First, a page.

White House comments on Entrepreneur in Residence summit
The White House Senior Policy Director, Ms. Felicia Escobar, who attended the Entrepreneur in Residence summit last week in Sillicon Valley writes about the summit in the White House blog as copied below. Here is a link. It was indeed a pleasure to meet Ms. Escobar in person. I concur with her hopes about the outcome of the EIR summit.
Strengthening Immigrant Pathways for Job-Creating Entrepreneurs
by Felicia Escobar and Doug Rand on February 28, 2012 at 07:12 PM EST
Our nation has always attracted individuals with great drive and entrepreneurial spirit. To continue being a great global leader, we must continue to attract and retain the next generation of immigrant entrepreneurs who willstart new businesses and create new jobs here in America. Taking action on this front, U.S. Citizenship and Immigration Services (USCIS) kicked off its Entrepreneurs in Residence (EIR) initiative last week with a stakeholder summit in Silicon Valley. The host location was fitting, as NASA Ames Research Center Director Simon Worden pointed out, since NASA programs have historically benefited from breakthroughs by foreign-born scientists and engineers.
The stakeholder summit began with a special naturalization ceremony for over 20 people hailing from 13 countries who took the oath of citizenship. In addition, five extraordinarily successful entrepreneurs and investors received the Outstanding American by Choice recognition, and shared their own personal stories of coming to America: Christopher Che, President and CEO of the Che International Group; Ping Fu, President and CEO of Geomagic; Michael Moritz, Partner at Sequoia Capital; Shervin Pishevar, Managing Director of Menlo Ventures; and Vivek Wadhwa, the academic, researcher, writer, and entrepreneur.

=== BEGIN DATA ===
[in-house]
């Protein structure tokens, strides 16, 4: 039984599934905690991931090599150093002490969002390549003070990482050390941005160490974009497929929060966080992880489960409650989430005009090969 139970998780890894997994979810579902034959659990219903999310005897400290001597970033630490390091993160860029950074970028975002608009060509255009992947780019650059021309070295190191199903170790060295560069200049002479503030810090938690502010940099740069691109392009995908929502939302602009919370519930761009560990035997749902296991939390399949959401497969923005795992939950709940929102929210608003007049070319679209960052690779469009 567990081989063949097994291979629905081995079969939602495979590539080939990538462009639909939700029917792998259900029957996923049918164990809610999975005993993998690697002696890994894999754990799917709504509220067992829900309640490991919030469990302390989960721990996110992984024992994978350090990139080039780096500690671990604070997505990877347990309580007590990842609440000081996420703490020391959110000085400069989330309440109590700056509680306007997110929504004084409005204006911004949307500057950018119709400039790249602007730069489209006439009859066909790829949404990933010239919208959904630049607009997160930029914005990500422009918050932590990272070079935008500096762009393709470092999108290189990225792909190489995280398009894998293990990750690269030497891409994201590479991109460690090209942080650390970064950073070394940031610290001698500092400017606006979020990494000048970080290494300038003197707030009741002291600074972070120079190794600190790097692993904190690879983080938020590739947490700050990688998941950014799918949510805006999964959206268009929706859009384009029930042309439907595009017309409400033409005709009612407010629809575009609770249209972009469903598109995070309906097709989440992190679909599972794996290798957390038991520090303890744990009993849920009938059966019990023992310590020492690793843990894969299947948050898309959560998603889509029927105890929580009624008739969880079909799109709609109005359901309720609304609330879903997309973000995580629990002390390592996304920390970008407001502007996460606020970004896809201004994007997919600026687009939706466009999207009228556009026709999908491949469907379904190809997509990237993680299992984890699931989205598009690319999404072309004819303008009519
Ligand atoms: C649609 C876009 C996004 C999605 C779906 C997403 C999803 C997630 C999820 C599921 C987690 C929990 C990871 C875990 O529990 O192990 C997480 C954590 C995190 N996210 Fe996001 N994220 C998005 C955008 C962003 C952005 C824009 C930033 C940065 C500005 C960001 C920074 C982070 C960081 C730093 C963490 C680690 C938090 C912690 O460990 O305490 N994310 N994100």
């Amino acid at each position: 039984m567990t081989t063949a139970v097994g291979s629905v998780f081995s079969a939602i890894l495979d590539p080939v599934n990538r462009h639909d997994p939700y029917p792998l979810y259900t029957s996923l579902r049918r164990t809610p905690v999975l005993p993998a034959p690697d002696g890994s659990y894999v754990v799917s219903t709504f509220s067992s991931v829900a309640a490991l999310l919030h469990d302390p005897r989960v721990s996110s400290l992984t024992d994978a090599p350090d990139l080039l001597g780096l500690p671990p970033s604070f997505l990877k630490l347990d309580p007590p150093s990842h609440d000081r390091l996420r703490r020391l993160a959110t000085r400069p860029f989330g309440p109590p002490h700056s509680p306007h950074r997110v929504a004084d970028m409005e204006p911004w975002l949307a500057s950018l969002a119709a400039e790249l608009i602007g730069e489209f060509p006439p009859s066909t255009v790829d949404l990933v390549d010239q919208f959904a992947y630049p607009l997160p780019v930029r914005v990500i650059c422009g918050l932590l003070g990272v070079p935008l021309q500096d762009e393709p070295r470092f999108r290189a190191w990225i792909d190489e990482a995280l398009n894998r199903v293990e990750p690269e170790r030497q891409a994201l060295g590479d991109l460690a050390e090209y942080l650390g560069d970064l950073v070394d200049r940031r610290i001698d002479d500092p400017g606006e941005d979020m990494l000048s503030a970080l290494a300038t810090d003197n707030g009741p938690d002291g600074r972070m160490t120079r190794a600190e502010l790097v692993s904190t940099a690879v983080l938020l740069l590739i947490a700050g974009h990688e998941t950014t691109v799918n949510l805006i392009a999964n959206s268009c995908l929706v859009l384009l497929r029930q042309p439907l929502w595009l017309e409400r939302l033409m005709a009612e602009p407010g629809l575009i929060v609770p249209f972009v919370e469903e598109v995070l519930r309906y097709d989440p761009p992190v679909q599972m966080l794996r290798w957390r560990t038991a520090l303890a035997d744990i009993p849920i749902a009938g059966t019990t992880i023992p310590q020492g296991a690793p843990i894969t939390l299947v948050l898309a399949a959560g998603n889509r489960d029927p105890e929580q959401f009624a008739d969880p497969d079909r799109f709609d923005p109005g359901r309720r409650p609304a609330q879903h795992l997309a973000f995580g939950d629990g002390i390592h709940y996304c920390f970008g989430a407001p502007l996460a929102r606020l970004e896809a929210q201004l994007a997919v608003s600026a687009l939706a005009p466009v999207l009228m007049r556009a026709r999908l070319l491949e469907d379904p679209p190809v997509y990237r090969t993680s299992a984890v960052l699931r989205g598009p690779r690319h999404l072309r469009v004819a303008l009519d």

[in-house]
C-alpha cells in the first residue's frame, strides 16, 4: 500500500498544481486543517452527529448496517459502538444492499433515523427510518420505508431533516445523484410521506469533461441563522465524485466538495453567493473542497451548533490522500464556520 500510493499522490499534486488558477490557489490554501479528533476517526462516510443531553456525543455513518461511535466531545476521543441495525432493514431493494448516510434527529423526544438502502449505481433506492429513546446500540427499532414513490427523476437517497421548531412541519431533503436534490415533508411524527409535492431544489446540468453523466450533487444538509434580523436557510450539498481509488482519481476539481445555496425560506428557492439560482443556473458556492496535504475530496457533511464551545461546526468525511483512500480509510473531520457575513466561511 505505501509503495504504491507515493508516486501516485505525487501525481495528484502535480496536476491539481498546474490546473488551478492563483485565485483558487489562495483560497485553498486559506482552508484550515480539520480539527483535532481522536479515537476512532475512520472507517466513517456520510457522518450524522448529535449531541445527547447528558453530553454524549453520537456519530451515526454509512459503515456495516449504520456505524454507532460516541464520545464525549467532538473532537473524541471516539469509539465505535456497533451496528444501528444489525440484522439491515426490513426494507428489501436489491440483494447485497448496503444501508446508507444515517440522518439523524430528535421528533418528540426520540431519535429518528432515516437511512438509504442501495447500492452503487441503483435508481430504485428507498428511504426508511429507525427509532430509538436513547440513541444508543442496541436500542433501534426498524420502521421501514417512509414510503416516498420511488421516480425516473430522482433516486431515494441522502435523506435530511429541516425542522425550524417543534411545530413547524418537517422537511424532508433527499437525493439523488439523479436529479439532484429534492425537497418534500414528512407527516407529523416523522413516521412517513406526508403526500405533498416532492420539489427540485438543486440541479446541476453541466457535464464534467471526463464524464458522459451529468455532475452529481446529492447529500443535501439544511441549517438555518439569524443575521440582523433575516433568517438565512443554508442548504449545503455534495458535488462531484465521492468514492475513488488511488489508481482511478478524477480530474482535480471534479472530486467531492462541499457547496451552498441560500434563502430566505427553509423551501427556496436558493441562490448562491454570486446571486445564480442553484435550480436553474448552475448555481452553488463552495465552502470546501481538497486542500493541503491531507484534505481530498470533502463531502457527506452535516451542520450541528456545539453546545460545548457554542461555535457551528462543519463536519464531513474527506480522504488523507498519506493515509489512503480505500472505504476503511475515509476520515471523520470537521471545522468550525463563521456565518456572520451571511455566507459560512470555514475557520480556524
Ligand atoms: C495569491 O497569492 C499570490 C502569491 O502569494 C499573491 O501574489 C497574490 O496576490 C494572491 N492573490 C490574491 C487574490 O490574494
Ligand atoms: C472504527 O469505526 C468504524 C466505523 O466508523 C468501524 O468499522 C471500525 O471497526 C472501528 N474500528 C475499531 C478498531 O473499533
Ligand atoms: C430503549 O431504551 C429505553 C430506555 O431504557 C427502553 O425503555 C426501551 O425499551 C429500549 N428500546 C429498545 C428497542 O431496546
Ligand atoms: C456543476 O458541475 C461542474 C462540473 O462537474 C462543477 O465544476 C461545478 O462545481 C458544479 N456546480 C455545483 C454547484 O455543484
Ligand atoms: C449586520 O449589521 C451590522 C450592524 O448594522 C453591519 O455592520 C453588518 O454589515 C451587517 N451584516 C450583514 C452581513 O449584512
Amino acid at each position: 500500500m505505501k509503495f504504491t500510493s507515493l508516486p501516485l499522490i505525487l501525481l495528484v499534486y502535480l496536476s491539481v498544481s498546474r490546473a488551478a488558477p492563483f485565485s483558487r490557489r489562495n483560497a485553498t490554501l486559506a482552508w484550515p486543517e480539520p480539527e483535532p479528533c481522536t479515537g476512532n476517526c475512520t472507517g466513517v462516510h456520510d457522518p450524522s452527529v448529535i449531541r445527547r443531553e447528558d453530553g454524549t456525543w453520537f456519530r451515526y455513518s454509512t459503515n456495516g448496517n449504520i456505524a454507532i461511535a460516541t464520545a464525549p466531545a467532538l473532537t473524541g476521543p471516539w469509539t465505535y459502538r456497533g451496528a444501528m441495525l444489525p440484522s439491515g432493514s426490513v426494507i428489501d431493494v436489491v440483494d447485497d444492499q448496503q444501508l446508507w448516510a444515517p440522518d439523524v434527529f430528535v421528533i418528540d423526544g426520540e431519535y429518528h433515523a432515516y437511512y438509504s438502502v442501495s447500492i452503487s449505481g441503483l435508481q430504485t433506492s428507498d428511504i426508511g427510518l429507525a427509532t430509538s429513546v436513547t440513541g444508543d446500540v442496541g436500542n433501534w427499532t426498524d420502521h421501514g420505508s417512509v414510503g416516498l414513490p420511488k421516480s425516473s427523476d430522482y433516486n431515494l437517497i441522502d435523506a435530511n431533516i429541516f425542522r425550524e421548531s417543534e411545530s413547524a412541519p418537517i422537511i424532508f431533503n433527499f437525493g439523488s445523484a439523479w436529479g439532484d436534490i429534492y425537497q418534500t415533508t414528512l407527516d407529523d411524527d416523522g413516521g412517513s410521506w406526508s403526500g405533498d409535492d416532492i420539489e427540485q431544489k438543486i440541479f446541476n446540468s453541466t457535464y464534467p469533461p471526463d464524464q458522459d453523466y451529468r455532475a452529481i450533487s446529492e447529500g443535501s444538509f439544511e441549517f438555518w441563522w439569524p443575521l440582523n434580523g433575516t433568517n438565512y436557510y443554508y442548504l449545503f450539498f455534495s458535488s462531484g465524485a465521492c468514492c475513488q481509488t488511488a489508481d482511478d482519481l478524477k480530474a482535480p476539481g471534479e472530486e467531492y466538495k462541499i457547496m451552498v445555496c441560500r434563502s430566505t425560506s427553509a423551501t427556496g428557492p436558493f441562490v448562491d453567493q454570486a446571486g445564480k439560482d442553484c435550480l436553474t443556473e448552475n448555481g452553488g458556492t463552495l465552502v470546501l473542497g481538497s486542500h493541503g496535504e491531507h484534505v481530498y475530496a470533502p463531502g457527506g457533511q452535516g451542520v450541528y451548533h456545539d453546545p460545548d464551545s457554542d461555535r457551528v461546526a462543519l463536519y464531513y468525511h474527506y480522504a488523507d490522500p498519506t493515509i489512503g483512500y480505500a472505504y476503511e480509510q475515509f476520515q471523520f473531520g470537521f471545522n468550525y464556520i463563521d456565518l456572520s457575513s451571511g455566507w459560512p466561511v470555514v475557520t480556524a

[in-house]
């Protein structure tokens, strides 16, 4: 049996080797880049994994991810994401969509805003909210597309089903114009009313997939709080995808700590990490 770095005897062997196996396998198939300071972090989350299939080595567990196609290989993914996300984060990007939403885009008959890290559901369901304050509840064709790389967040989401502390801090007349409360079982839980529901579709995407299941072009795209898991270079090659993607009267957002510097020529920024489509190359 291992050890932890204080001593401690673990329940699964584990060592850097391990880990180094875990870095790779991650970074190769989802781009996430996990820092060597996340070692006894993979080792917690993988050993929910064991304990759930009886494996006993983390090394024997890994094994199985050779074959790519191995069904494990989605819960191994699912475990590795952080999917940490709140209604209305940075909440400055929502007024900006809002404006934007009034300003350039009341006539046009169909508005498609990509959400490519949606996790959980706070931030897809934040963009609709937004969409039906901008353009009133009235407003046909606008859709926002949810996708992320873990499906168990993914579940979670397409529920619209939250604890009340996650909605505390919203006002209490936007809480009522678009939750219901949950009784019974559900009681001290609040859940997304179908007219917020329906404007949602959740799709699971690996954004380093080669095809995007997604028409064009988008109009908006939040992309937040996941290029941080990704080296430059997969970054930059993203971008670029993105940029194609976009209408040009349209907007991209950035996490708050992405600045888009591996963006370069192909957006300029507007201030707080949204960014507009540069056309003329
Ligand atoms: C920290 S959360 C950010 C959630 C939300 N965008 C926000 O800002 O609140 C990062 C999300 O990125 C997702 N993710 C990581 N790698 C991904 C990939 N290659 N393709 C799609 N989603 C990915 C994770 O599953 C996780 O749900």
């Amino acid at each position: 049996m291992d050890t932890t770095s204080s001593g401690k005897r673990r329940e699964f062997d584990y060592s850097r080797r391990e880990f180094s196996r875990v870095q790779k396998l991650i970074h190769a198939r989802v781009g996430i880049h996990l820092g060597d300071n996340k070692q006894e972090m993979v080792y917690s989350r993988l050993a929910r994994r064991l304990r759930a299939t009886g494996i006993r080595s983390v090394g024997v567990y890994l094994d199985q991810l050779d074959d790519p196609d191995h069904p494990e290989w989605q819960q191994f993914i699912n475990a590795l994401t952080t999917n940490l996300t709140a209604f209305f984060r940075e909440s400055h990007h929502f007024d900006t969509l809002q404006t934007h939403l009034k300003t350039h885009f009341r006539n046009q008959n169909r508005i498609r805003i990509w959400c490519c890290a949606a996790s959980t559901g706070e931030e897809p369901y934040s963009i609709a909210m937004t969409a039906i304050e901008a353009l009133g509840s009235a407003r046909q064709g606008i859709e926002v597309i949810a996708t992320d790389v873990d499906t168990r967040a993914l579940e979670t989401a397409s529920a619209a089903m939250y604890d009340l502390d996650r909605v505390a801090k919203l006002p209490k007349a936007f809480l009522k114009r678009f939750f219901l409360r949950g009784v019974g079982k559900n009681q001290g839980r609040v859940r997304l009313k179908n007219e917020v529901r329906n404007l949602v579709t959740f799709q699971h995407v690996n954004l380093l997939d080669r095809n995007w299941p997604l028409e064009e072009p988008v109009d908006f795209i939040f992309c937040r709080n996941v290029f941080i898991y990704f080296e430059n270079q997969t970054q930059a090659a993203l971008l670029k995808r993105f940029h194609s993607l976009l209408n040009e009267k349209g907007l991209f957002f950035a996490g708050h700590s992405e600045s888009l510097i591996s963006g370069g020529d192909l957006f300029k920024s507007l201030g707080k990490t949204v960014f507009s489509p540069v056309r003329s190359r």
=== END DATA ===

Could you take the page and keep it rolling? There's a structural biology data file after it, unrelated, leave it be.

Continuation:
In his Washington Post column, Mr. Wadhwa shared what this special recognition meant to him:
“When I received the call from U.S. Citizenship and Immigration Services Director, Alejandro Mayorkas, I had tears in my eyes. He told me that the government appreciated all of my efforts to make the country more competitive and that my criticisms of his department had motived his team to work harder to improve the system. This is the greatness of America and why this country leads the world: Disagreement and debate are cherished. Challenging the norms, thinking outside the box, and questioning those in power is encouraged and celebrated.”
Thinking outside the box is exactly what the new EIR initiative is all about. Over a period of 90 days, a tactical team made up of both USCIS staff and startup experts will identify ways to enhance existing policies, practices, and training across a range of existing visa categories used by entrepreneurs. The goal is to ensure that immigration pathways are clear and consistent, and reflect the business realities of entrepreneurs interested in coming to the U.S. to create jobs.
Last week’s stakeholder summit was an excellent start, bringing together a diverse group of 150 entrepreneurs, attorneys, and other thought leaders from across the country, all providing their expertise on the best ways to optimize existing visa categories used by entrepreneurs seeking to launch their companies in the U.S.
President Obama supports legislation to create a visa designed specifically for startup founders, as part of his vision for a 21st century immigration system. But we don’t have to wait for Congress to improve our immigration system and boost job growth. As part of the White House Startup America initiative, the Administration has taken action to keep more talented science and math graduates in the country longer, make it easier to start a company in the U.S., and attract highly skilled immigrants, all under existing authority.
As they take up their 90-day mission, we look forward to the EIR team delivering concrete results for immigrant entrepreneurs and the U.S. economy.
Felicia Escobar is a Senior Policy Advisor in the White House Domestic Policy Council and Doug Rand is a Senior Policy Advisor in the White House Office of Science and Technology Policy